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George Villiers, second Duke of Buckingham; George Talbot, Duke of Shrewsbury; and the ill-fated Duke of Monmouth : and half lengths of the Lord Chancellor Shaftesbury, and Dr. Thomas Burnet; the latter,
t which was executed by Sir Godfrey Kneller, the doctor's friend, is very highly finished.
The old Court Room claims attention, as being one of the very few apartments now remaining in London, of Queen Elizabeth's time; but the emblazonings of the armorial insignia, which formerly enlivened the stuccoed panelling of the ceiling, have been obliterated by white-wash; the Duke of Norfolk's motto, “ Sola virtus invicta,” is inscribed upon several parts of the borders. The walls are hung with tapestry, but in many places the colours are faded, almost to obliteration. Here is a stately architectural chimney-piece, the basement Tuscan, the upper part Ionic, lavishly enriched with gilding and painting on pannels, &c. containing the figures of Mars and Minerva ; Faith, Hope, and Charity; and representations of the Annunciation and Last Supper : the arms of Mr. Sutton, and of James the First, have also been introduced; but these are of a posterior age to the other parts. This room is now used only for the celebration of the Anniversary of the Foundation, which is kept on the 12th of December; on this occasion, among other joyous ditties, is always sung the old Carthusian melody, terminating in full chorus, with this verse :
« Then blessed be the memory
Of good old Thomas Sutton ;
And he gave us beef and mutton,"
Adjoining to the above room is the Library, which was founded with the collection of Daniel Wray, Esq. Deputy Teller of the Exchequer, who died in 1783, at the advanced age of eighty-two years. He left his books to be disposed of by his widow, who, knowing his attachment to the Charter House, in which he had been educated, offered them on very reasonable terms to the governors, who cheerfully purchased them. Over the fire-place is a good portrait of Mr. Wray, copied by Powell, from a picture by Dance.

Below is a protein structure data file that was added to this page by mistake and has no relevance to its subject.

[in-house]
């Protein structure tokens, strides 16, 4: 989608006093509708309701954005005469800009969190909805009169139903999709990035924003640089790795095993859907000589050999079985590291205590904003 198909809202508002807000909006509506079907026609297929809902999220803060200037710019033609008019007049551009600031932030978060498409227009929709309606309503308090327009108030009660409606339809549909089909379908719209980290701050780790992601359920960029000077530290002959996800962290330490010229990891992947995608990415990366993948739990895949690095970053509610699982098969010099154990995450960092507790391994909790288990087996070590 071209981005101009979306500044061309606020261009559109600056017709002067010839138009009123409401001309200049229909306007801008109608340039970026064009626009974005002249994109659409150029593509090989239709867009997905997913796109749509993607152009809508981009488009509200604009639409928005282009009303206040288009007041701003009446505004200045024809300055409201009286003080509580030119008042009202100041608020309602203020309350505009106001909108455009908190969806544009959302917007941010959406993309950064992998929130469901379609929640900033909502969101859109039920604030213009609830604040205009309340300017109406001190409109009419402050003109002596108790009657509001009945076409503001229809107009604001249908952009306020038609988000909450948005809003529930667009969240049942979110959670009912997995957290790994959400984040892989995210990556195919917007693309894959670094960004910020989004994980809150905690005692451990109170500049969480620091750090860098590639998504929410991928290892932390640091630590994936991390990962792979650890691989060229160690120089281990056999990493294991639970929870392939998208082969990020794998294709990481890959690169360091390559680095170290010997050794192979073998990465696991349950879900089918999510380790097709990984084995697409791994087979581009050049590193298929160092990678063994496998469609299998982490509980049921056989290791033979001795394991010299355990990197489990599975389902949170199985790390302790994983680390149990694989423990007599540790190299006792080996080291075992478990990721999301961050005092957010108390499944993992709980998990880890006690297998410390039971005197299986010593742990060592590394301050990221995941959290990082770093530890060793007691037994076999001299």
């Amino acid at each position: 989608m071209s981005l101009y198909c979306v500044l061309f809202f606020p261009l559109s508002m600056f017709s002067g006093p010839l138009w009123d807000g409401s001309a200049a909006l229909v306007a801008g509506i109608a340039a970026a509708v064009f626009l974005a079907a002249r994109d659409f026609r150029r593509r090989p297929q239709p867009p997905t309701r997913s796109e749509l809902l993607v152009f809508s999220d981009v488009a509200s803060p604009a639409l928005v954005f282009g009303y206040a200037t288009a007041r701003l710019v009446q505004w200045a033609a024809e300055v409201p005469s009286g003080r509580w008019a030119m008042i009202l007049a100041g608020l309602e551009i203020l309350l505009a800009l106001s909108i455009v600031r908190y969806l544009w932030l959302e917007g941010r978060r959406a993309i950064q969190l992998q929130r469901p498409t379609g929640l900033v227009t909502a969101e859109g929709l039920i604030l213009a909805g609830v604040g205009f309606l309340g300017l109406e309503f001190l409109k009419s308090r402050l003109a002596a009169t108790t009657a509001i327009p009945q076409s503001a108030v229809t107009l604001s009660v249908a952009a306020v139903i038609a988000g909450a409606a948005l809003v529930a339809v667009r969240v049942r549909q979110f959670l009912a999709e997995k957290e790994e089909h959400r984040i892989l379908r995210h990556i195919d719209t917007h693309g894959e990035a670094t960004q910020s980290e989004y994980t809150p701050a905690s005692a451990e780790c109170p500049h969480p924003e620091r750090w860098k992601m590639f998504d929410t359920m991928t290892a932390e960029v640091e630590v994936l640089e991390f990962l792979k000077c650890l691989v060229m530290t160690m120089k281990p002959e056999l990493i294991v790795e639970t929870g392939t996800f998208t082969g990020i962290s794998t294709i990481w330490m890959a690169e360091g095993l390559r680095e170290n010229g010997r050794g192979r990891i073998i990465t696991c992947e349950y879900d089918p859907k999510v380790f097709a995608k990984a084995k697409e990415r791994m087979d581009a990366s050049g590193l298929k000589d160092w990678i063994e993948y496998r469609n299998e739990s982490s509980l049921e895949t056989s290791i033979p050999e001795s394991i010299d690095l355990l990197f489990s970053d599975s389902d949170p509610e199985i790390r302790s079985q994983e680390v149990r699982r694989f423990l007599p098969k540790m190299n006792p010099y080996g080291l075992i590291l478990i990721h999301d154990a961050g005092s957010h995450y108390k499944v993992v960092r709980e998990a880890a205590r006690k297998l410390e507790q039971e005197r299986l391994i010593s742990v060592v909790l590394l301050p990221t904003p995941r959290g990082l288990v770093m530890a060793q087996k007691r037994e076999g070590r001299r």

The Governors of this Foundation, including the Master of the Charter House, who is always one by virtue of his office, are sixteen in number, and in them is yested the entire direction of all its concerns, of whatever kind. They form a body-corporate, and on every vacancy, another person is chosen to succeed by the majority. At present, the King is at their head, with the Archbishops of Canterbury and York, and the others are some of the first noblemen in the land : all have an equal right to present scholars and pensioners in rotation. The principal Officers, are the master, preacher, master of the school, registrar and steward of the courts, receiver, auditor, reader and librarian, writing-master, physician, surgeon, apothecary, organist, manciple, and surveyor.
The entire internal economy of the establishment is vested in the Master : the manciple, or house steward, provides the diet of the hospital, for which he is “to pay in ready money."
Eighty Pensioners and forty-two Scholars are supported on this establishment. The former, according to the original statutes devised by Mr. Sutton's executors, should be “gentlemen by descent, and in poverty ; soldiers that have born arms by sea or land ; merchants decayed by piracy, or shipwreck, or servants in houshold to the King and Queen's Majesty.” these limitations were rescinded in April 1642, upon the ground that the Letters Patent of King James “ authorised the crection of the Hospital for poor, aged, maimed, needy, or impotent people in general, without any distinction whatever.”* In practice, it has been known that improper persons have occasionally been presented, and even “cast serving-men”+ have been admitted into the Institution, although very contrary to the intentions of its founder. But this last abuse was checked by a resolution of the governors, proposed about thirty years ago, by Lord Hawkesbury, (first Earl of Liverpool,) who had been a Scholar at the Charter House. Every pensioner has a separate apartment, and proper attendance : he is also amply dieted at the expense of the Hospital, and allowed twenty pounds yearly, for wearing apparel and other necessaries. By the general regulations, no person can be admitted under the age of fifty years, unless maimed in war. It is but seldom, however, that any pensioner is presented at such an early age; and an entire renovation of this class of the Hospital inhabitants is averaged to take place in every ten or twelve years. Every pensioner admitted, must, by a recent regulation, have been a housekeeper.